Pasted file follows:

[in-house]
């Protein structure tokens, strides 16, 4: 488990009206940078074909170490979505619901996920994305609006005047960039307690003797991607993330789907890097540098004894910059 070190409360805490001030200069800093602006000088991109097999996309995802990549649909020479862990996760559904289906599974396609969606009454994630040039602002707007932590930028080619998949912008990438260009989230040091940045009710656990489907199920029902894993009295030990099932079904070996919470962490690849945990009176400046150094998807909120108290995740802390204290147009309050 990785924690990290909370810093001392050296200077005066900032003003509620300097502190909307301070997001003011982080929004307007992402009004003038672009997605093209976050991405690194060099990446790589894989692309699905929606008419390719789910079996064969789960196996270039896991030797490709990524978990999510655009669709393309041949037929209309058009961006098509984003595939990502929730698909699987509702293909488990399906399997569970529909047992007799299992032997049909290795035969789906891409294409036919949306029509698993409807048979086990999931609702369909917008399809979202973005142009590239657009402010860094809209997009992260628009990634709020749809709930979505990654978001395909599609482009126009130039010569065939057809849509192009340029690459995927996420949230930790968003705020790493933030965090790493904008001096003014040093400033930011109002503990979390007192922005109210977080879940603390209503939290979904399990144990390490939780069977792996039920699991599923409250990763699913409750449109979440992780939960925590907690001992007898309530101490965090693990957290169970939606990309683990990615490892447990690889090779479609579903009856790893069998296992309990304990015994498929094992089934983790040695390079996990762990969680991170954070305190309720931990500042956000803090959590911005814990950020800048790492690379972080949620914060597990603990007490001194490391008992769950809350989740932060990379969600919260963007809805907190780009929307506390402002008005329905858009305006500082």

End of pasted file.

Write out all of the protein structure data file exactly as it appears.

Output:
[in-house]
């Protein structure tokens, strides 16, 4: 488990009206940078074909170490979505619901996920994305609006005047960039307690003797991607993330789907890097540098004894910059 070190409360805490001030200069800093602006000088991109097999996309995802990549649909020479862990996760559904289906599974396609969606009454994630040039602002707007932590930028080619998949912008990438260009989230040091940045009710656990489907199920029902894993009295030990099932079904070996919470962490690849945990009176400046150094998807909120108290995740802390204290147009309050 990785924690990290909370810093001392050296200077005066900032003003509620300097502190909307301070997001003011982080929004307007992402009004003038672009997605093209976050991405690194060099990446790589894989692309699905929606008419390719789910079996064969789960196996270039896991030797490709990524978990999510655009669709393309041949037929209309058009961006098509984003595939990502929730698909699987509702293909488990399906399997569970529909047992007799299992032997049909290795035969789906891409294409036919949306029509698993409807048979086990999931609702369909917008399809979202973005142009590239657009402010860094809209997009992260628009990634709020749809709930979505990654978001395909599609482009126009130039010569065939057809849509192009340029690459995927996420949230930790968003705020790493933030965090790493904008001096003014040093400033930011109002503990979390007192922005109210977080879940603390209503939290979904399990144990390490939780069977792996039920699991599923409250990763699913409750449109979440992780939960925590907690001992007898309530101490965090693990957290169970939606990309683990990615490892447990690889090779479609579903009856790893069998296992309990304990015994498929094992089934983790040695390079996990762990969680991170954070305190309720931990500042956000803090959590911005814990950020800048790492690379972080949620914060597990603990007490001194490391008992769950809350989740932060990379969600919260963007809805907190780009929307506390402002008005329905858009305006500082």